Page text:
University of Idaho to Celebrate Retirement of Art Professor
Tuesday, May 7
MOSCOW, Idaho – While University of Idaho’s College of Art and Architecture professor of art David Giese is retiring, he is leaving a lasting a legacy for students to embrace interdisciplinary studies with an endowed fellowship. To celebrate the creation of this new fellowship and his retirement, join the college for La Sereta Retirement Soiree on Saturday, May 18 at 8 p.m. in the Student Union Building Ballroom. To RSVP, visit www.uirsvp.com
Leaving a lasting impression beyond his inspiration to students and talent, Giese, along with alumni, has pledged donations to create the David Giese Fellowship for Interdisciplinary Studies
. The fellowship will bring visiting artists or designers to campus to work with a class or teach a workshop. The only criteria for use of these endowed funds are that each visiting artist’s or designer’s work must be interdisciplinary by nature.
“The reality of the workplace is interdisciplinary and students, if they hope to succeed, regardless of what they do, are going to have to deal with the dialogue of people from different backgrounds – especially in the fields represented by the College of Art and Architecture,” said Giese.
Giese came to the University of Idaho in 1977 as a professor of art for the then-department of art and architecture. From lecture to design classes, Giese has touched the lives of thousands of art students. His influence was felt beyond his classrooms and even the campus. He also was instrumental in bringing Mardi Gras to the streets of Moscow. He incorporated the event into his freshman foundation’s class, requiring students to build a float out of wooden frames and milk carton paper.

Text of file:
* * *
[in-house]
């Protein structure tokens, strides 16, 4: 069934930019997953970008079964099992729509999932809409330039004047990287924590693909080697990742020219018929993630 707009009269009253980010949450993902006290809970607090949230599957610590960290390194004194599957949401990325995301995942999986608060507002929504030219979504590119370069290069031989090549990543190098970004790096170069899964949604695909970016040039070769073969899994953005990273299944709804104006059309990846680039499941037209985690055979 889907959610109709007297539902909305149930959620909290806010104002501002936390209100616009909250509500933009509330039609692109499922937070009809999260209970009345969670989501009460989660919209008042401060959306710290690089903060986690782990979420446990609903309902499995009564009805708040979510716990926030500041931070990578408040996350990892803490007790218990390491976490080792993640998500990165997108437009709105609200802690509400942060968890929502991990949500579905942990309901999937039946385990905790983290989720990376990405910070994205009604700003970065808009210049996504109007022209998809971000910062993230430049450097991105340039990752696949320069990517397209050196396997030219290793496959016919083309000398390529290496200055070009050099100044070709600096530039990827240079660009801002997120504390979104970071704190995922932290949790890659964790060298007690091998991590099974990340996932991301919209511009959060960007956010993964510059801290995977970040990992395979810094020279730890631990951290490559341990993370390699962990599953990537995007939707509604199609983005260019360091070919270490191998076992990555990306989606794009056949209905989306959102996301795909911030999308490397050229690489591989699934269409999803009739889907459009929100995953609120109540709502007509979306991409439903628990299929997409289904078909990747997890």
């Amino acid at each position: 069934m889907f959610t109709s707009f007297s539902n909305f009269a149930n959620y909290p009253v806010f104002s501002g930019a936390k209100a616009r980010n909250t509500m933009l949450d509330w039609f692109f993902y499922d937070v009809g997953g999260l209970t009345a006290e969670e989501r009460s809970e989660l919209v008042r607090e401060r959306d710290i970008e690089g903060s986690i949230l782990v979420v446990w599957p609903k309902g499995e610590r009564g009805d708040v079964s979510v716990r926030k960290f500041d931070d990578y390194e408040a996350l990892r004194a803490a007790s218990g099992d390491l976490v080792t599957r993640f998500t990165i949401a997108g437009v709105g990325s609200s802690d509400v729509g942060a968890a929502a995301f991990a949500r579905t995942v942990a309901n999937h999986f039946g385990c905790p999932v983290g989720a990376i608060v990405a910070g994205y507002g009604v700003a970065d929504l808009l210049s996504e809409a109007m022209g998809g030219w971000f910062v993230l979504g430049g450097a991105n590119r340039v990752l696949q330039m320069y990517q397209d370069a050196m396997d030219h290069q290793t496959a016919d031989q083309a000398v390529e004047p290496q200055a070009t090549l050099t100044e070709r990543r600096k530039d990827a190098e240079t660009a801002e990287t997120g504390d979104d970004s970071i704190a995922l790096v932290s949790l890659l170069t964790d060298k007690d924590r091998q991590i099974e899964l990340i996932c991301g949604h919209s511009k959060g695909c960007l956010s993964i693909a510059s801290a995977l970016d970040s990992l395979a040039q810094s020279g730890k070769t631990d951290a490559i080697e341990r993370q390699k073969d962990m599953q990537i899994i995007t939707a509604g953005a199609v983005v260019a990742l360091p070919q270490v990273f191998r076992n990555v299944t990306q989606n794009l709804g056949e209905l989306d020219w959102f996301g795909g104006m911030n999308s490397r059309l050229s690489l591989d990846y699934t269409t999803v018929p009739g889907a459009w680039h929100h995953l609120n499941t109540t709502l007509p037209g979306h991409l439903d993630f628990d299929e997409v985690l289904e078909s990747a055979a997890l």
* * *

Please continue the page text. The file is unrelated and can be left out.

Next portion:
“Every year, 30,000 people would come downtown to Main Street and watch the student floats created in my class,” said Giese. “We also created the Beaux Arts Ball as a fundraiser. Everyone came in black and white. It fused together town and gown.”
Giese also has widely entertained audiences with his sculpture work detailing the excavation of the Italian Villa Bitricci. The fictitious place is located in the foothills of the Italian Alps and was home to royalty, aristocrats and scholars. His creation of a village and his excavation is known widely in the art world.
He has participated in more than 235 group shows and 24 one-person exhibitions. His work has appeared in Los Angeles, Toronto, Seattle Tucson, Ariz., Santa Monica, Calif., Las Vegas, New York City, New Orleans, Boise, Idaho, and Salem, Ore. He has received a number of awards, including the 2010 Governor’s Award in the Arts in Idaho.
“While I am excited to start this new chapter of my life, I am honored to have worked alongside some incredible faculty and staff members,” said Giese. “I feel extremely fortunate to have been a part of a person’s critical factor in the development who and what they become.”
For more information about the event and scholarship, visit www.uidaho.edu/caa/designing-a-legacy
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About the University of Idaho
The University of Idaho inspires students to succeed and become leaders. Its land-grant mission furthers innovative scholarly and creative research to grow Idaho's economy and serve a statewide community. From its main campus in Moscow, Idaho, to 70 research and academic locations statewide, U-Idaho emphasizes real-world application as part of its student experience. U-Idaho combines the strength of a large university with the intimacy of small learning communities. It is home to the Vandals, and competes in the Western Athletic Conference. Through the university’s $225 million Inspiring Futures capital campaign, private giving will enhance student learning, faculty research and innovation, and a spirit of enterprise. Learn more: www.uidaho.edu